A daily habit of successful people is to make sure you don’t waste your time listening to and watching stuff that won’t help your goal of self improvement. This message that has been drummed into me by very successful people, like Siimon Reynolds, who penned the ad line: “The AFR — the daily habit of highly successful people.”
With this welded on to my mental hard disk, I tuned into YouTube on Sunday while doing some gardening to listen to a business legend sum up the big lessons of his most famous book.
I’ve read his book and listened to his podcasts. I’ve viewed his videos and attended Jim Collins’ lecture in Sydney. But I still can get inspired by the observations of the author of the book Good to Great when he reminds us what top-notch business builders do to scale the ladder of success. What I love about this very readable book (that looks for the lessons from some the USA’s biggest business names) is that what’s imparted can be used by anybody to work on their potential greatness.
The very successful Sydney Roosters coach, Trent Robinson, devours business books for lessons on leadership and creating systems for successful executions in the business of sport. And great Aussie actors like Hugh Jackman admitted to Tim Ferriss that he can’t get enough of the business ‘stuff’ that people like Collins produce.
Success and legends leave clues and the book Good to Great shines the spotlight on businesses that have made it big in the most competitive arena in the world — US business!
A really important part of his book is an exercise we all should do, if we want success, which involves drawing three circles that he calls the hedgehog concept. Stay with me on this, as it’s a ripper of a lesson for anyone who wants to go the next level, or as Jim titled his book, go from Good to Great.
The Hedgehog concept is based on an ancient Greek parable that states: "The fox knows many things, but the hedgehog knows one big thing." As the old story goes, the fox uses many strategies to try to catch the hedgehog but the fox never learns that the hedgehog knows how to do one big thing perfectly: defend itself.
Collins tells us that a smart strategy for success, based on his analysis of great performing and enduring businesses, is to draw three circles.
In the first circle, you identify what you’re passionate about. In the second circle, you work out what you can be the best in the world at. And in the third, you arrive at a firm conclusion about what drives your economic engine.
“Hedgehogs are slow and less smart compared to foxes but they simplify the world around them and focus on a single, coherent vision. Companies that focus on multiple things at once are the foxes,” the thinkinsights.net team has concluded about this Collins concept. “They can lose focus, which undermines their chance of success and achieving greatness.”
You can’t work this out in one brainstorming session but it should be an ongoing analysis until you really nail what your passion is, what your competitive advantage resources are and what drives you most that will escalate the chances of you or your business going from good to great.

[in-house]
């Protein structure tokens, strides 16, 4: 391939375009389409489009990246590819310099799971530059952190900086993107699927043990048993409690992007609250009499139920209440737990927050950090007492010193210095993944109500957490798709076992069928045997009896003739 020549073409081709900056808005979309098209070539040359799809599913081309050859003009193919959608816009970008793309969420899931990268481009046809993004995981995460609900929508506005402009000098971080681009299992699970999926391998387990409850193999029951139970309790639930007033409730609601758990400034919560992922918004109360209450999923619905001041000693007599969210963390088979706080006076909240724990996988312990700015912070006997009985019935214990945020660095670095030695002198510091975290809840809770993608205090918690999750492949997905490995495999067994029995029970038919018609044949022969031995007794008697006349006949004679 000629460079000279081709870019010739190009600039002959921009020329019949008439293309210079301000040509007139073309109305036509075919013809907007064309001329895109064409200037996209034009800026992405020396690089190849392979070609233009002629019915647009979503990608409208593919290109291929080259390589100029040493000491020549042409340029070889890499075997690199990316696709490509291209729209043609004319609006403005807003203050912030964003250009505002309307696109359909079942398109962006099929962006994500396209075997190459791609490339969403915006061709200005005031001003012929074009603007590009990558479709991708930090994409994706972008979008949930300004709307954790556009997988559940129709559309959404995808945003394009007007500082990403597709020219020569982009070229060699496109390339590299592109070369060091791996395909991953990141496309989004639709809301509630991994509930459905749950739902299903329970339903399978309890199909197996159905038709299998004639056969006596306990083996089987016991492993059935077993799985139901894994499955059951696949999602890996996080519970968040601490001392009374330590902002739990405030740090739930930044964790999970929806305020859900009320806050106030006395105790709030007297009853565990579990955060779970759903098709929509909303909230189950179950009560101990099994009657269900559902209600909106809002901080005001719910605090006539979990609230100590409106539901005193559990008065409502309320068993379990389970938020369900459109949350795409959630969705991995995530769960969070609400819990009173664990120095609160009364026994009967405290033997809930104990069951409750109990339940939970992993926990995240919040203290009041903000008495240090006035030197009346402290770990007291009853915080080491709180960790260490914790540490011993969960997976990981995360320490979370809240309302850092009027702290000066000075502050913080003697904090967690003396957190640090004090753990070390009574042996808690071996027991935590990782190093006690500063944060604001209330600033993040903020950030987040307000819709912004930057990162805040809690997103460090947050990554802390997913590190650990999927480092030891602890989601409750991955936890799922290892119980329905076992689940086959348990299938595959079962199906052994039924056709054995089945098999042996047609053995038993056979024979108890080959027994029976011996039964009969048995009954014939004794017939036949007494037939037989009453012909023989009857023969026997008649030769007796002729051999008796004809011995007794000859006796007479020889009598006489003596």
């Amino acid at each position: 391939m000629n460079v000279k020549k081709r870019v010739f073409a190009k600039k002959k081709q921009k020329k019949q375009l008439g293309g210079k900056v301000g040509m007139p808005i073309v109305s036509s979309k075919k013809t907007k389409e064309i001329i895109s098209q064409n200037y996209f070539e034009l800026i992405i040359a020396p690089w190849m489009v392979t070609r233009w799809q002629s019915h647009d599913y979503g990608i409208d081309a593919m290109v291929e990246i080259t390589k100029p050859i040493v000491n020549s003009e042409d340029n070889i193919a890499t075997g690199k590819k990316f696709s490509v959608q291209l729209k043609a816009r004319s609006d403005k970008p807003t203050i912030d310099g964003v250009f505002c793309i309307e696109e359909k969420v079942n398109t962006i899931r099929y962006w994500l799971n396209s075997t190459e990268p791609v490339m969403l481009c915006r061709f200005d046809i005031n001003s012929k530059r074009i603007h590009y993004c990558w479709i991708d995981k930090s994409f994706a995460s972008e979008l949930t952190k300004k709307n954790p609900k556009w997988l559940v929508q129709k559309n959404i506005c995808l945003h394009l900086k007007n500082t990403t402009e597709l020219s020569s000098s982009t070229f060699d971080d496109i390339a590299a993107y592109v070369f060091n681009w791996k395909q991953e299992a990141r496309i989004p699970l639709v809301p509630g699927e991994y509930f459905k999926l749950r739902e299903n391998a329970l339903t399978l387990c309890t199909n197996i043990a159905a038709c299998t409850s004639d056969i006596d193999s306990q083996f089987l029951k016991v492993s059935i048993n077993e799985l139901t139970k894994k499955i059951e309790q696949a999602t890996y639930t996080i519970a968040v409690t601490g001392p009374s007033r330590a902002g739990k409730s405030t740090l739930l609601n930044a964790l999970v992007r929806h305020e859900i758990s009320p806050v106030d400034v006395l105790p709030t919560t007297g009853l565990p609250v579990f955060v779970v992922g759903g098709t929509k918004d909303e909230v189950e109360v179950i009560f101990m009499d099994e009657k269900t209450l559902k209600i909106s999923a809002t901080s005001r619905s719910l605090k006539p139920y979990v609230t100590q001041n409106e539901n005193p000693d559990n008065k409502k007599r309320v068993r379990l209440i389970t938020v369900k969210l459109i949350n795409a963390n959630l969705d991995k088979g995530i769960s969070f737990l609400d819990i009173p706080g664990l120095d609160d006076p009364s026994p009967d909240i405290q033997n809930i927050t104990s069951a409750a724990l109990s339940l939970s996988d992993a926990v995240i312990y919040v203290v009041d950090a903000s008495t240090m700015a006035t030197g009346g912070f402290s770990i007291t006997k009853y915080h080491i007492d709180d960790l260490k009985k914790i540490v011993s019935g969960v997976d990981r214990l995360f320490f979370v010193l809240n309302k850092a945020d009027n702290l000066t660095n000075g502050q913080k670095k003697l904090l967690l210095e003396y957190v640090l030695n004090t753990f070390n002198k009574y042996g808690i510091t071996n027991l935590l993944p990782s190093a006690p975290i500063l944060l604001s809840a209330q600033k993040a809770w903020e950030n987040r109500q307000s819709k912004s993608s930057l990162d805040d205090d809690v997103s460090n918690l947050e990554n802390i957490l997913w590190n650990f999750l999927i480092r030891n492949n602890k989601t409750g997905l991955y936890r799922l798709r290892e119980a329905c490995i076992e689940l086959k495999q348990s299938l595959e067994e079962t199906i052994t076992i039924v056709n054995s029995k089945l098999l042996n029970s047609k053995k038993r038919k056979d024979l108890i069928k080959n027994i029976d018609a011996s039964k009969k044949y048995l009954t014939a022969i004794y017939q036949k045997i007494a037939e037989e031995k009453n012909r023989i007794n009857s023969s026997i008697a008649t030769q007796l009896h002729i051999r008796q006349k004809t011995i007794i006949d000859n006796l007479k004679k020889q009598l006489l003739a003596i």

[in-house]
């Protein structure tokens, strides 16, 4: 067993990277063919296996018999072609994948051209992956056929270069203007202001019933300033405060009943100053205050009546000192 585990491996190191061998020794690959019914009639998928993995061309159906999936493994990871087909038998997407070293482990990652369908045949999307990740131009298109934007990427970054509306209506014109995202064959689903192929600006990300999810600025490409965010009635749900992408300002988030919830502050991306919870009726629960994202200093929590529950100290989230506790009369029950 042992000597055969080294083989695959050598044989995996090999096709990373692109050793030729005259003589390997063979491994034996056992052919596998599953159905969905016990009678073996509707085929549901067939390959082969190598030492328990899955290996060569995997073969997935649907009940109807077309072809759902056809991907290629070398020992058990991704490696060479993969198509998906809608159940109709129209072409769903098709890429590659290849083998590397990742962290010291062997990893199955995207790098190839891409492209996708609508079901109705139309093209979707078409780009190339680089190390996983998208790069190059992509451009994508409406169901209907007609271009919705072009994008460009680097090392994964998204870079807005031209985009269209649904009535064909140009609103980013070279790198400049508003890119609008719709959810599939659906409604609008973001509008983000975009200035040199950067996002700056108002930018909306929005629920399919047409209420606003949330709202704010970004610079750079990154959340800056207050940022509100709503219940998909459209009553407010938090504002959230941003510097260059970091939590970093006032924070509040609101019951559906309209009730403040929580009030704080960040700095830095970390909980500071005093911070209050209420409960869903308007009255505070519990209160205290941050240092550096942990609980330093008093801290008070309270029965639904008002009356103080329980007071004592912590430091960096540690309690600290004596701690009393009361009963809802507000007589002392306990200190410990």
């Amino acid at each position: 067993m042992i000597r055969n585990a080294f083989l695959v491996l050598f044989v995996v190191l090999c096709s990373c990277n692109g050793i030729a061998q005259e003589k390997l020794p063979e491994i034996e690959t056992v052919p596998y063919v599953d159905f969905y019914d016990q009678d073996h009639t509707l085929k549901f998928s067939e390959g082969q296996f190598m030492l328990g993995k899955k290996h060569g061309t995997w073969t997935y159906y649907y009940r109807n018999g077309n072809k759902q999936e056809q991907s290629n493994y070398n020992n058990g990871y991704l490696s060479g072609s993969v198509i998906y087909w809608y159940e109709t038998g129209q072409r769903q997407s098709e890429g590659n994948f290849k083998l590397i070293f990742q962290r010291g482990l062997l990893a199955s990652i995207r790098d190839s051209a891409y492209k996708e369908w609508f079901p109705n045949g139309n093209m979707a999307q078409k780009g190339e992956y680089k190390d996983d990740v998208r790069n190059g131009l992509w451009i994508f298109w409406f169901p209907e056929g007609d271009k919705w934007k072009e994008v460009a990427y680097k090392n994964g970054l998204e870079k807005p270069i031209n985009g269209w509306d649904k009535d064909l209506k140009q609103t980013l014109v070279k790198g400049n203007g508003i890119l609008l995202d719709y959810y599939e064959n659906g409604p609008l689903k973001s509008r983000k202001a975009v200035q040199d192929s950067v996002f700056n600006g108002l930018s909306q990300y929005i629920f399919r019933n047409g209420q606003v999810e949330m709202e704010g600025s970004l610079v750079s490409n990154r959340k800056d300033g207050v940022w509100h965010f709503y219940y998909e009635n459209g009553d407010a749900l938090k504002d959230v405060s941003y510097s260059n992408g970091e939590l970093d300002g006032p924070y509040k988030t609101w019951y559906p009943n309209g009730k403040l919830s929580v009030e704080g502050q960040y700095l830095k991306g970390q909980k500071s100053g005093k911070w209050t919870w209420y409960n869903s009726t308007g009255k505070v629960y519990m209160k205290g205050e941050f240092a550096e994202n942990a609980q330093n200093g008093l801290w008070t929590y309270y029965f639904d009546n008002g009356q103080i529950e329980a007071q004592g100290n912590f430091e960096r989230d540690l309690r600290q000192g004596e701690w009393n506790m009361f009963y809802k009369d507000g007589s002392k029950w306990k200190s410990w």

What great businesses have been able to do over time is get into that ‘sweet’ spot, where the circles intersect. And those three circles do look like a hedgehog, don’t they?
Smart businesses that can eventually define that ‘sweet’ spot, share this revelation with their key people, so everyone knows what makes this outfit significantly great. And it becomes a driver for further greatness.
The guys at Afterpay and Zip weren’t overnight successes with their ‘buy now pay later’ business model (what successful person is?) but when they got it right, it paid off - as the chart below shows.
A company I’m connected to brought a US fund manager called WCM from Laguna Beach California to the Australian stock market.
As a fund manager, their results are extraordinary, as the next chart will show you.
The top line shows the fund’s performance. The second line is what global index funds like WCM compare to. And the third line shows their outperformance. It’s huge! But how do they do it?
These guys implemented the Warren Buffett idea of investing in companies with protective ‘moats’ around their business. It’s something that makes the business hard to beat. Ferrari has it and so do brands like Louis Vuitton and Chanel.
But these guys took this one step further and said they’d only invest in companies that had growing moats, and they then added something more. They said if a company had a great culture (which they developed skills to test), they’d buy those companies if they also had a growing moat.
Funny how companies with great cultures also have growing moats!
In a sense, WCM is looking for businesses that have worked out their ‘sweet’ spot, where they knew what they were world class at and were totally driven doing what they were unbelievably passionate about.
Does this sound like Ferrari? Actors like Jack Nicholson? And basketballers like Michael Jordan?
It’s why Elon Musk (with all his ‘weirdness’) can have a company like Tesla. Its share price says it all.
So what’s the daily habit of successful people? Working on knowing what your hedgehog ‘sweet’ spot is and making it better and better by the day.
Fox-like businesses and ‘foxy’ people can be good but they have trouble at being great.
Oh yes, the US-based WCM does have Ferrari in its fund.
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